8. Have you ever lied? Sorry, no coffee.
9. Got an overdue library book? Unpaid fines? Sorry, no coffee.
10. Do you like Limoncello Cookies? Sorry, no coffee.

Seems to me we’re going to end up a far less caffeinated society.

My bottom line is this: if the love of a person whose identity includes a religious affiliation is stronger than the love of that institution for all who seek to worship, there is something truly wrong here. We, as the human beings who make up organized religions, have lost our way.

Religion is a blanket not a sword.
Baking In A Tornado signature | www.BakingInATornado.com | #MyGraphics
PS: I'm all over the place this week. Where you can read more by me:
My recipe roundup Fifty Recipes: Mother's Day All Day was published on The Huffington Post Taste.
My piece Ancestry: Do you Really Want to Know Who you are? was published on BLUNTmoms.
My post Holding On While Letting Go was published on Felicity Huffman's website What The Flicka?

Limoncello Cookies
                                                            ©www.BakingInATornado.com

Ingredients:
1 stick butter, softened
1 stick margarine, softened
¾ cups sugar
¼ cup brown sugar
1 egg
1 tsp lemon extract
¼ cup limoncello
2 1/2 cups flour
1 tsp baking soda
¼ tsp salt
3 TBSP white sugar
2 TBSP yellow colored sugar
Directions:
*Cream the butter, margarine and sugars until smooth. Beat in the egg, lemon extract and limoncelo. Beat in the flour, baking soda and salt starting at the lowest speed until the dry ingredients are incorporated.
*Wrap dough in plastic wrap and refrigerate for one hour.
*Preheat oven to 350 degrees. Cover baking sheets in parchment paper.
*Mix together the 3 TBSP white sugar and 2 TBSP yellow colored sugar.
*Roll the dough into approximately ½ inch balls. Dip the top of each dough ball into the sugar mixture. Place on the parchment paper, sugar side up.
*Bake for 11 - 13 minutes. Remove from baking sheet to cool completely.

22 comments:

  1. Oh, gosh. You're on my soapbox. Here's the thing. I attend a traditionally "strict" church. Years ago, they couldn't dance, or wear shorts, or any number of things, so you can only imagine that today's society has really bumped them on the head. Thankfully, the church we attend isn't quite as strict, but the pastor still wouldn't marry my girl because they had been living together. Oh, I'm sorry. You only marry virgins. Uh huh. How's that working for you? Whatever. Her best friend (who actually is the children's pastor at the church) married them, and it was the most touching ceremony I've ever witnessed. So, yeah. But here's the thing. So, you can't marry gays because God doesn't approve and it goes against the traditional man/wife. Ok. I get that, but what about the people that don't even believe in God, but get married in the church because of tradition. Is that ok? See what I'm getting at? Actually, I think I'm rambling, but maybe you can make some sense out of it. Jesus (and God) taught us to love each other. WE aren't supposed to be judging them. I'm a sinner of the first degree (I try not to be, but that's our nature). So, how is my sin any different from someone else's. IT'S NOT!! I just want to confront those people and slap them into tomorrow and ask them how perfect they are and how they think that they can judge someone when they are doing things that are sins (like judging! HA!). Ok. I'm done. Thanks for letting me vent. ;) And I'd take these cookies over a chocolate chip cookie any day. Please bring me a plate. I have the coffee pot going.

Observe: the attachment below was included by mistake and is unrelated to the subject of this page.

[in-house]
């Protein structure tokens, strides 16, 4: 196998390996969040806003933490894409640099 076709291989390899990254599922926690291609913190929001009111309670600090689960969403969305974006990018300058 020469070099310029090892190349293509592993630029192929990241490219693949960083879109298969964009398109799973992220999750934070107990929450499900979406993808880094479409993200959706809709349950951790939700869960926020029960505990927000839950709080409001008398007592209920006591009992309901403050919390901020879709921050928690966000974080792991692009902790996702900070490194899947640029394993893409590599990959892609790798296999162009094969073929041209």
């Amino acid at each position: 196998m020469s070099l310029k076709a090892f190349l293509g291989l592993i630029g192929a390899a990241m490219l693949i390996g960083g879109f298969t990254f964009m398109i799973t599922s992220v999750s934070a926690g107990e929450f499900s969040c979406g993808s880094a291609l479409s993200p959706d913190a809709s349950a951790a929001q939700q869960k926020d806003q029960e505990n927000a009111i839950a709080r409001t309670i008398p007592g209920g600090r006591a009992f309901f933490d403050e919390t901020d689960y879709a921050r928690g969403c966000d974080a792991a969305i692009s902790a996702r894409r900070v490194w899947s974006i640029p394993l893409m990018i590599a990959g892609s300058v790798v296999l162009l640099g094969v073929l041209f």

ReplyDelete
    Replies
    1. You and I are thinking along the same lines. The more we judge each other, the more society takes giant steps in the wrong direction,

      Delete
  2. Coming from NY to the bible belt is getting progressively stranger
    I am the wrong religion
    Last week I went to an alt health seminar at a chirorprachter's office. They began by talking about no vaccines. Not the way to win me
    I actually had a good excuse not to go this week so...
    The cookies sound incredible but I roast lemons just because I can....

    ReplyDelete
    Replies
    1. Yes,I know exactly what you're saying. Coming from the East Coast to the Midwest I'm the wrong religion, political party and pretty much everything. If we could all jut take a step back and open our minds a bit.

      Delete
  3. I think I love you, Karen BakingInATornado. Will you be my friend? We have the same ideas about this religion/exclusion/hate/no coffee for you! stuff. I was going to write about this, but I think you said it best.

    ReplyDelete
    Replies
    1. Absolutely. Always happy to make new friends!

      Delete